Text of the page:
When construction on the 14-story Empire Building at Marietta and Broad streets began in 1900, Atlanta developers were on track to spend a record-setting $6 million on new high-rises. Thought to be named after the insurance firm that bankrolled its construction, the Empire was a risky work environment. An argument between two cabinetmakers over a joke whose humor is lost to history—“Ain’t [you] a pretty almanac picture?”—ended in a shooting. A laborer working an overnight shift fell 40 feet down an elevator shaft and fractured his skull. Working in all elements and even toiling illegally on the Sabbath to fortify a steel girder, the crew managed to cap off what was then the city’s tallest office building. After the last brick was laid in 1901, tenants, such as the National Weather Service, could see as far as Lookout Mountain. Even more surprising for Atlanta, a city never too busy to tear down its past, the structure now owned by Georgia State University stands to this day.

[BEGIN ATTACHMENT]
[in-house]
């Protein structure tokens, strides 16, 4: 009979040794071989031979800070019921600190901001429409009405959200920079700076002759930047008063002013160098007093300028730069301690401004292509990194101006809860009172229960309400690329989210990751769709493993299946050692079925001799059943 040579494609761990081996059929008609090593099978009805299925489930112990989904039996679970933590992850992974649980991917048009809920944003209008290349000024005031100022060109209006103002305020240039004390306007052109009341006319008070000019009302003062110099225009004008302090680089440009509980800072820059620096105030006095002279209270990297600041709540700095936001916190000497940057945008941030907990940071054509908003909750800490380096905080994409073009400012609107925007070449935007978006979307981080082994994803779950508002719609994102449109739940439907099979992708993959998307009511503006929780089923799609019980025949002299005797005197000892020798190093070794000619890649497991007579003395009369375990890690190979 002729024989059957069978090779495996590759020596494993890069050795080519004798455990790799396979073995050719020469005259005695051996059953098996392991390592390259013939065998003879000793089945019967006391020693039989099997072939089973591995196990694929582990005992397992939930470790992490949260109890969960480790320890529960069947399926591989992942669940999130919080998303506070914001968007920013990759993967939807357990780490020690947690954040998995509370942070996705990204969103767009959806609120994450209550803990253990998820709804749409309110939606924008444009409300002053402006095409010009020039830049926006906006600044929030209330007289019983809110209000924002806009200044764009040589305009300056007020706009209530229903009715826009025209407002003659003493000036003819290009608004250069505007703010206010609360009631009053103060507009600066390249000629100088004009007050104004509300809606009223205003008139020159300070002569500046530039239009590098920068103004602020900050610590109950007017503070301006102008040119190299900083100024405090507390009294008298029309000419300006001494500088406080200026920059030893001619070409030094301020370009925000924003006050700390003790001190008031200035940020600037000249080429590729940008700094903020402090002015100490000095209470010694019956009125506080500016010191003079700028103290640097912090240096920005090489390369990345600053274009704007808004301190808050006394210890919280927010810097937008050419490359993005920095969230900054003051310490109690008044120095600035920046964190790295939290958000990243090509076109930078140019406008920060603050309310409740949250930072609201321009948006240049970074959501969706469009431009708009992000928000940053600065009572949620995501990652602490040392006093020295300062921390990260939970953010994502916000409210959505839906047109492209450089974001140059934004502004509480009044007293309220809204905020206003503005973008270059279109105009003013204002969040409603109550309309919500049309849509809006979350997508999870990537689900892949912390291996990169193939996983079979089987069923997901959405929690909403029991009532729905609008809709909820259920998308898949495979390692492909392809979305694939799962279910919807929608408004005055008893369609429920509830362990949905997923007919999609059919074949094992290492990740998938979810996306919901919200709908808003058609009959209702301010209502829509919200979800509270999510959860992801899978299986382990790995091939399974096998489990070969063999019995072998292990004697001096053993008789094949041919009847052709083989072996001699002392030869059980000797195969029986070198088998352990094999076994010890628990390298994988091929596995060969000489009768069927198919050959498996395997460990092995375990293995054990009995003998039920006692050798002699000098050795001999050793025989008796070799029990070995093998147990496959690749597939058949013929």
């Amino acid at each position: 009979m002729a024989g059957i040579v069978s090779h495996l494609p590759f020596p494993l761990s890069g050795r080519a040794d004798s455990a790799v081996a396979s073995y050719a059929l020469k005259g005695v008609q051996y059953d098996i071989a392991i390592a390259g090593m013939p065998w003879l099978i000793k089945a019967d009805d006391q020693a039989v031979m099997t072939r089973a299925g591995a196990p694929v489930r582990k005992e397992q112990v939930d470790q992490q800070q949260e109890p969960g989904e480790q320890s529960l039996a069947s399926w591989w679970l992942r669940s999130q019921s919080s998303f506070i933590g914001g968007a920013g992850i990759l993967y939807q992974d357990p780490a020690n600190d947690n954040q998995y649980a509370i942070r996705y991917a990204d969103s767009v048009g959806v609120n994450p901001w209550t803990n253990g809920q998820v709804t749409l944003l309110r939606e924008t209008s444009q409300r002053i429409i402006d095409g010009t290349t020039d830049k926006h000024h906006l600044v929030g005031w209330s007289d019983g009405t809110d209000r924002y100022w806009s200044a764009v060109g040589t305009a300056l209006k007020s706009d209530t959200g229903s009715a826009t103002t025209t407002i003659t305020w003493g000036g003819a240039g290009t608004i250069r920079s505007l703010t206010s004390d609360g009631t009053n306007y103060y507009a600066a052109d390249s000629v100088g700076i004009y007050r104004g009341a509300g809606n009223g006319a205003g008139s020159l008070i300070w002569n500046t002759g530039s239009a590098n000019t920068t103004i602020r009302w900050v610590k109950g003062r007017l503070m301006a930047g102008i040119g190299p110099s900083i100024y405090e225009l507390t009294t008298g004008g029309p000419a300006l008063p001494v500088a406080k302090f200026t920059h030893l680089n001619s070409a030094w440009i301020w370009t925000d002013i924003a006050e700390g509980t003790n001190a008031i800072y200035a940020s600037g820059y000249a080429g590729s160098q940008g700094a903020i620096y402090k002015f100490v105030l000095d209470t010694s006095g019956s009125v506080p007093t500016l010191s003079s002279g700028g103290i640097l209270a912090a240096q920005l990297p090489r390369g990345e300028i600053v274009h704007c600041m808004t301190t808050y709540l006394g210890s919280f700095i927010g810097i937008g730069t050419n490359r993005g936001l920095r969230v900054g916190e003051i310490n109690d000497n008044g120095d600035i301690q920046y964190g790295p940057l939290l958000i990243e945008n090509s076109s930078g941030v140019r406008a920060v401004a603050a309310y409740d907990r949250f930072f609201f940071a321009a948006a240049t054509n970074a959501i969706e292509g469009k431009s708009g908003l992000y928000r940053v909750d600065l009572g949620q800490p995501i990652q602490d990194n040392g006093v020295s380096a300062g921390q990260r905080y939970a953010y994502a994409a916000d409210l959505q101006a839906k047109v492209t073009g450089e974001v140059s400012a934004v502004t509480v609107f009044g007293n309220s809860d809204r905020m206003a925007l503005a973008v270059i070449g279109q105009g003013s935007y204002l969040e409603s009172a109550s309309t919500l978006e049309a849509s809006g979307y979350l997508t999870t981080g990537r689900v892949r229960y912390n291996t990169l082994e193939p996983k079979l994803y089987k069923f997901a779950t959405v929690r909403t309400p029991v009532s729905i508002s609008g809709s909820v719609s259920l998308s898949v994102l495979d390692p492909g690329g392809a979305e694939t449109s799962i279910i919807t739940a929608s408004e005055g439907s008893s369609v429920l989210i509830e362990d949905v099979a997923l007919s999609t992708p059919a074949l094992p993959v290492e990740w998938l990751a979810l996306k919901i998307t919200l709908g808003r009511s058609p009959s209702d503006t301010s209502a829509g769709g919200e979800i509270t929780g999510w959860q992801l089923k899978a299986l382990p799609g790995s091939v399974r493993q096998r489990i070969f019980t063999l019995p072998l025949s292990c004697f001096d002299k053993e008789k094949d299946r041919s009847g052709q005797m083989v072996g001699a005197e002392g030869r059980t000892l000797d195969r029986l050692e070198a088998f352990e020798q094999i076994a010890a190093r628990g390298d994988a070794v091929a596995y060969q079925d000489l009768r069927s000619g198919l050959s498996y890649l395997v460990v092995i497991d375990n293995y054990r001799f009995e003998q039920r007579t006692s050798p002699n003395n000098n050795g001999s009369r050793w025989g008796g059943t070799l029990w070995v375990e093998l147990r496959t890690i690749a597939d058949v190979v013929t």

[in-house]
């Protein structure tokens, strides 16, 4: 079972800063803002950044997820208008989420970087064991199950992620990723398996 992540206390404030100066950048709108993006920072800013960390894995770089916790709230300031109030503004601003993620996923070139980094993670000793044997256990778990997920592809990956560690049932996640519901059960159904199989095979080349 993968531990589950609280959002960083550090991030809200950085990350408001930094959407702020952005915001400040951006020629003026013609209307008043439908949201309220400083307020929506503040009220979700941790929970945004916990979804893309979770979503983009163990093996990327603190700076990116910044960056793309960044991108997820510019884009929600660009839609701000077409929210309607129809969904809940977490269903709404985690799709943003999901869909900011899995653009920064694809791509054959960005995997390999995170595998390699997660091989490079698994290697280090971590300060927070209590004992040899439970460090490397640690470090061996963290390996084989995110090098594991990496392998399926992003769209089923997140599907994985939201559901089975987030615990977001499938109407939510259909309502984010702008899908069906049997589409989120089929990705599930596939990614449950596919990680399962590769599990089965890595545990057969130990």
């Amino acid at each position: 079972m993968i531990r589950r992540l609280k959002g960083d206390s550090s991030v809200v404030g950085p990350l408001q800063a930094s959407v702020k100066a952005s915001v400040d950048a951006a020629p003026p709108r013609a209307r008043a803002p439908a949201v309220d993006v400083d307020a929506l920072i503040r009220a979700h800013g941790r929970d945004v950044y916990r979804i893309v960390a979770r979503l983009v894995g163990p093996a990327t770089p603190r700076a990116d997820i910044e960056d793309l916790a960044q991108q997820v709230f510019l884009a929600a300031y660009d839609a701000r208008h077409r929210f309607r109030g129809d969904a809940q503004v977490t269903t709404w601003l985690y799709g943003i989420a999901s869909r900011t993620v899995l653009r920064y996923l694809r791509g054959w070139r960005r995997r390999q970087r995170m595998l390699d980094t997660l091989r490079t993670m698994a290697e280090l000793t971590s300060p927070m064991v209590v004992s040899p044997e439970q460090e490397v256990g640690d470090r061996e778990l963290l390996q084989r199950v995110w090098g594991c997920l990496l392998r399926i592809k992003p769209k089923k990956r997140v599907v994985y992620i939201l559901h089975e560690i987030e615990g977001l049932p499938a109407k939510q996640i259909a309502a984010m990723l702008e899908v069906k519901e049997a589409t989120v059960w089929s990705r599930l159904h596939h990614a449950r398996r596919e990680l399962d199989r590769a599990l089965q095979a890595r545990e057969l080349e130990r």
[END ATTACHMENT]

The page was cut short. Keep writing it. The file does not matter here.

This article originally appeared in our September 2017 issue.